Clause 53 - Aims of youth justice system

Part of Justice (Northern Ireland) Bill – in a Public Bill Committee am 5:00 pm ar 7 Chwefror 2002.

Danfonwch hysbysiad imi am ddadleuon fel hyn

Photo of Lembit Öpik Lembit Öpik Democratiaid Rhyddfrydol, Sir Drefaldwyn 5:00, 7 Chwefror 2002

In order to achieve the clarity that the Minister, reasonably, calls for, I might—I did not want to do this—have to cite specific elements of the documents as we reach the amendments to which they relate, in order to illustrate the deficiencies in the Bill. I shall alter my strategy dramatically and talk just about the amendments that we are considering. I have covered the parts of the documents that will allow me to do that. The Minister looks a little edgy, perhaps fearing that I shall try to pull apart this entire section of the Bill. No one questions the Government's desire to achieve the result that I advocate. I return to the matter of balance, and shall move swiftly to discuss the specific import of amendment No. 278.

The difference between the amendment and the provision in the clause relates to the phrase

the child's reintegration and the child assuming a constructive role in society.

Hon. Members can read the amendments for themselves, but if the Bill is to do justice to the principles that I have already read out and to the Minister's intent in this area, it needs to do more than baldly suggest that the prime objective is to protect the public.

When the focus is on crime prevention, we often store up problems for the future by curing the symptoms rather than the cause. Clause 53 sets out the principles of part 4, and we want the statement of principle to include the codes that I have described. For that reason, it is necessary to consider amendment No. 278 in the context of amendment No. 284, which states:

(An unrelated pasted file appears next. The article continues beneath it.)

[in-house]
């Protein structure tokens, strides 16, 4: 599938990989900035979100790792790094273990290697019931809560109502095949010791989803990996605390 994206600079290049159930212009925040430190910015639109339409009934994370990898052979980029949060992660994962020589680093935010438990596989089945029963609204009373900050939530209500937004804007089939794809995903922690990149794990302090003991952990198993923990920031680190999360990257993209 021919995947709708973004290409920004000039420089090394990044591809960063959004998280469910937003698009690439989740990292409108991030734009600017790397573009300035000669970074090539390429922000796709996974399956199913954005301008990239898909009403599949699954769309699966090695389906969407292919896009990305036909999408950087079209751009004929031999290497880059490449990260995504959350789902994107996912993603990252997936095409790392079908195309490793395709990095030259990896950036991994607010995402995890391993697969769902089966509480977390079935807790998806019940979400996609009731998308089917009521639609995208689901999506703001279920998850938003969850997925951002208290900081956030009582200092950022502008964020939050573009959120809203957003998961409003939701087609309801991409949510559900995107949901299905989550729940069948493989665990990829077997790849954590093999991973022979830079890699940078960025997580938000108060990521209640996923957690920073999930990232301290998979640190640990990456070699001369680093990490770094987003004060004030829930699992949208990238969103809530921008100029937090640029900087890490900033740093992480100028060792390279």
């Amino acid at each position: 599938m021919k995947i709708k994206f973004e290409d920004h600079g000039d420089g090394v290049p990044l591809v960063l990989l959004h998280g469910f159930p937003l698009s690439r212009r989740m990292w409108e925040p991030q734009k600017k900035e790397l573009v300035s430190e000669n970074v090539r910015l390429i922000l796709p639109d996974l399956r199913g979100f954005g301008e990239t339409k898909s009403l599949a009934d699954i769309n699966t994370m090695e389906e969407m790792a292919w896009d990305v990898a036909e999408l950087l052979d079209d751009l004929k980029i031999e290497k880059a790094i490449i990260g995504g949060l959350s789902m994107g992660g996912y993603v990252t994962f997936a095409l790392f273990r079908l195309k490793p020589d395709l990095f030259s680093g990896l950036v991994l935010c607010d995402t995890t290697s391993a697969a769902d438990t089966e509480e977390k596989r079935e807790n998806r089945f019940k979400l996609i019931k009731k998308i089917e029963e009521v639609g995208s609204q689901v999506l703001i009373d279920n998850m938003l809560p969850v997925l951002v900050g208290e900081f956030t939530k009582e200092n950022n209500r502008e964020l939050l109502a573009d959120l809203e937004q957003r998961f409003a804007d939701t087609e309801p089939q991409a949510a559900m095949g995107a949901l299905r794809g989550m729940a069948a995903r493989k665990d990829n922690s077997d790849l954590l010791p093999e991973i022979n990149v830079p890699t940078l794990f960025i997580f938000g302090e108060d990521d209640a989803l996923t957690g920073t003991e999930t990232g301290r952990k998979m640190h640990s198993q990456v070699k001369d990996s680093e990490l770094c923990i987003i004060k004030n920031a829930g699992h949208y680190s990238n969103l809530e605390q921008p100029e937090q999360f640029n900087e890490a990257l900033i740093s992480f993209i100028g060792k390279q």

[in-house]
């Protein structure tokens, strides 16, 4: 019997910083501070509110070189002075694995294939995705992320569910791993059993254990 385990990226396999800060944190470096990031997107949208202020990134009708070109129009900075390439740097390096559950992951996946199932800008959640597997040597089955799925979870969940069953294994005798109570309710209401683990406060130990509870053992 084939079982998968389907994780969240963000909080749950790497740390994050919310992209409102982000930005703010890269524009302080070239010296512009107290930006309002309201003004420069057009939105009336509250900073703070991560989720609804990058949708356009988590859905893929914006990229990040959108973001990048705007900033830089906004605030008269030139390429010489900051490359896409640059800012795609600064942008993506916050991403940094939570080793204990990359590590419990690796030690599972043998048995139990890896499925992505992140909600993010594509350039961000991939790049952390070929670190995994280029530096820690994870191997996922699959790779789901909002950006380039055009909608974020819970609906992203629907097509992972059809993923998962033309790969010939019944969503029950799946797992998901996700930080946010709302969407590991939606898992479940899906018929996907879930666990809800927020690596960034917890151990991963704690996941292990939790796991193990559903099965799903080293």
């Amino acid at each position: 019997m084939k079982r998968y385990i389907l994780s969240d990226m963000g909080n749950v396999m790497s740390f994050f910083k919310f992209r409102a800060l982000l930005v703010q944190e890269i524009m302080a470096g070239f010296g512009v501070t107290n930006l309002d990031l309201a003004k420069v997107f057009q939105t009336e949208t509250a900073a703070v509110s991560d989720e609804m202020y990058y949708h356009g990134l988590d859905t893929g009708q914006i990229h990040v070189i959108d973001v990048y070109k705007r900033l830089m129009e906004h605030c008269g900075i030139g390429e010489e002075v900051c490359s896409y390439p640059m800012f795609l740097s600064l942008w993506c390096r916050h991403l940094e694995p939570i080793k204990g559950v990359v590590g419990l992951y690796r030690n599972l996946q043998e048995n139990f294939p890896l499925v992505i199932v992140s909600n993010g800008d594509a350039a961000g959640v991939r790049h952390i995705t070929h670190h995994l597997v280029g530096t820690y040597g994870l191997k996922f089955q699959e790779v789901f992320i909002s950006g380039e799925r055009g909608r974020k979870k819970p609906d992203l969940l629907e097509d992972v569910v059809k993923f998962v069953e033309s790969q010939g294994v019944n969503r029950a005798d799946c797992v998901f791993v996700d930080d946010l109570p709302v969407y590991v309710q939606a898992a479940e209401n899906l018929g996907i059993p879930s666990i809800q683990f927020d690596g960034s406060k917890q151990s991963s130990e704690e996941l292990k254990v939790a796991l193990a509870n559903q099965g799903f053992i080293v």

All persons with responsibility for the youth justice system shall have regard to the United Nations Convention on the Rights of the Child.

That is the document from which I have quoted extensively.

The hon. Member for Isle of Wight made a perfectly reasonable point about amendment No. 223. It is my judgment that amendments Nos. 278 and 284 would provide a more elegant and robust solution to the challenge that we set ourselves in amendment No. 223. In addition, amendment No. 277 would change the word ''welfare'' to the words ''best interests'', which is more faithful to the spirit of the principles that I have proposed.

Considering the package of amendments as a whole, we are asking the Government to rebalance the intention of the principles in clause 53, which relate to the whole of part 4, so that they include rehabilitation rather than just prevention. I have examined this part of the Bill in great detail, so perhaps I can predict the Minister's response. He may feel that my concerns are adequately covered in other clauses. I am not intending to be confrontational; I am just concerned about an omission that might, in time, have a salient effect on the emphasis of the justice system towards young people in Northern Ireland.

The Government have shown genuine concern for human rights. They have been proactive in the international forum, and have tried to embody many

worthy conventions in British law. It seems a shame not to apply that same rigour to this part of the Bill when it would be relatively easy to do so. I intend to press amendment No. 278 to a vote if the Minister's reply does not fulfil my strategic intent and that of my hon. Friends. But if he can give an assurance that he will revisit the issue, with a view to making an express commitment to incorporate the principles of the UN convention on the rights of the child, I shall be happy to withdraw the amendment.